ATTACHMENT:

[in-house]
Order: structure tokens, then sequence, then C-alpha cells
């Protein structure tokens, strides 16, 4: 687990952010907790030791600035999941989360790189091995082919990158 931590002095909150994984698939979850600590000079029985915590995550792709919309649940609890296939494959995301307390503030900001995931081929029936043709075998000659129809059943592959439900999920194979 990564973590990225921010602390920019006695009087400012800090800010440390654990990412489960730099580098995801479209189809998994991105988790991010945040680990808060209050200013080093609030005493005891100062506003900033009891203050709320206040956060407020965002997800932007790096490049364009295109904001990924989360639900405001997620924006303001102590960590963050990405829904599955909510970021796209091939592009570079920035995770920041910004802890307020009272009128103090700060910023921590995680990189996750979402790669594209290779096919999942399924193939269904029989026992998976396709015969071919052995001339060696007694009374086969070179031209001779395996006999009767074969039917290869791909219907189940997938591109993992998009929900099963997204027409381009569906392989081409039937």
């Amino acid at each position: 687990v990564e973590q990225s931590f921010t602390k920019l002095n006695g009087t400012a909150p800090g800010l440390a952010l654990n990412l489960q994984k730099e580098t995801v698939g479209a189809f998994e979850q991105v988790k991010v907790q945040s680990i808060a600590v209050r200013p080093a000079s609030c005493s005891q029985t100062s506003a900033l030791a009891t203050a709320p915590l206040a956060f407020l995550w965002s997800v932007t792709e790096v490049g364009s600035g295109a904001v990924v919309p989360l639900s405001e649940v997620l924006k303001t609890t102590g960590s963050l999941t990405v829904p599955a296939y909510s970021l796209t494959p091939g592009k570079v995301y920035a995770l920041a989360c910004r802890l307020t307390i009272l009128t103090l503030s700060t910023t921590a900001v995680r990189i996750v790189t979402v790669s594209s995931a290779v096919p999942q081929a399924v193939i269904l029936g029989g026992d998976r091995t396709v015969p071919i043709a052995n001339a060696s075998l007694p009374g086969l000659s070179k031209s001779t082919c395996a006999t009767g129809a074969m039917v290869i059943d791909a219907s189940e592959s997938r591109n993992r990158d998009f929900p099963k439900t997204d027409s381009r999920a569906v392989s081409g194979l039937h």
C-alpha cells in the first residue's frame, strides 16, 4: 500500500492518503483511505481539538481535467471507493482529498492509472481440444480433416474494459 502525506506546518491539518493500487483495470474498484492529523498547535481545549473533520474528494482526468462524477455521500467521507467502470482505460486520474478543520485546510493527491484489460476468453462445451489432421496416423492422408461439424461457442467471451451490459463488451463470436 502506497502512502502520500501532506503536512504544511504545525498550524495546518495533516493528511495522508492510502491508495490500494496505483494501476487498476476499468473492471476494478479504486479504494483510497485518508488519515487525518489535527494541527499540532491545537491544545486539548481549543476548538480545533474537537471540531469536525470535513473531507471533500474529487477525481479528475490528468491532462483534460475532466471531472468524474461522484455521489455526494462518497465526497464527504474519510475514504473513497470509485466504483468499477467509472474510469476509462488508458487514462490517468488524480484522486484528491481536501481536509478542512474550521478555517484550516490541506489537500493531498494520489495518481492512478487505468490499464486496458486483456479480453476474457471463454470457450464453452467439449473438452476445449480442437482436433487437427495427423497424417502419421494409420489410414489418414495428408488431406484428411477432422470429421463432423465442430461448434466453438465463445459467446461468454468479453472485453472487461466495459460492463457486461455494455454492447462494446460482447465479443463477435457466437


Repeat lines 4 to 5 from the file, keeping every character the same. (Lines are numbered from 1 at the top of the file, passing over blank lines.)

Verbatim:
């Amino acid at each position: 687990v990564e973590q990225s931590f921010t602390k920019l002095n006695g009087t400012a909150p800090g800010l440390a952010l654990n990412l489960q994984k730099e580098t995801v698939g479209a189809f998994e979850q991105v988790k991010v907790q945040s680990i808060a600590v209050r200013p080093a000079s609030c005493s005891q029985t100062s506003a900033l030791a009891t203050a709320p915590l206040a956060f407020l995550w965002s997800v932007t792709e790096v490049g364009s600035g295109a904001v990924v919309p989360l639900s405001e649940v997620l924006k303001t609890t102590g960590s963050l999941t990405v829904p599955a296939y909510s970021l796209t494959p091939g592009k570079v995301y920035a995770l920041a989360c910004r802890l307020t307390i009272l009128t103090l503030s700060t910023t921590a900001v995680r990189i996750v790189t979402v790669s594209s995931a290779v096919p999942q081929a399924v193939i269904l029936g029989g026992d998976r091995t396709v015969p071919i043709a052995n001339a060696s075998l007694p009374g086969l000659s070179k031209s001779t082919c395996a006999t009767g129809a074969m039917v290869i059943d791909a219907s189940e592959s997938r591109n993992r990158d998009f929900p099963k439900t997204d027409s381009r999920a569906v392989s081409g194979l039937h």
C-alpha cells in the first residue's frame, strides 16, 4: 500500500492518503483511505481539538481535467471507493482529498492509472481440444480433416474494459 502525506506546518491539518493500487483495470474498484492529523498547535481545549473533520474528494482526468462524477455521500467521507467502470482505460486520474478543520485546510493527491484489460476468453462445451489432421496416423492422408461439424461457442467471451451490459463488451463470436 502506497502512502502520500501532506503536512504544511504545525498550524495546518495533516493528511495522508492510502491508495490500494496505483494501476487498476476499468473492471476494478479504486479504494483510497485518508488519515487525518489535527494541527499540532491545537491544545486539548481549543476548538480545533474537537471540531469536525470535513473531507471533500474529487477525481479528475490528468491532462483534460475532466471531472468524474461522484455521489455526494462518497465526497464527504474519510475514504473513497470509485466504483468499477467509472474510469476509462488508458487514462490517468488524480484522486484528491481536501481536509478542512474550521478555517484550516490541506489537500493531498494520489495518481492512478487505468490499464486496458486483456479480453476474457471463454470457450464453452467439449473438452476445449480442437482436433487437427495427423497424417502419421494409420489410414489418414495428408488431406484428411477432422470429421463432423465442430461448434466453438465463445459467446461468454468479453472485453472487461466495459460492463457486461455494455454492447462494446460482447465479443463477435457466437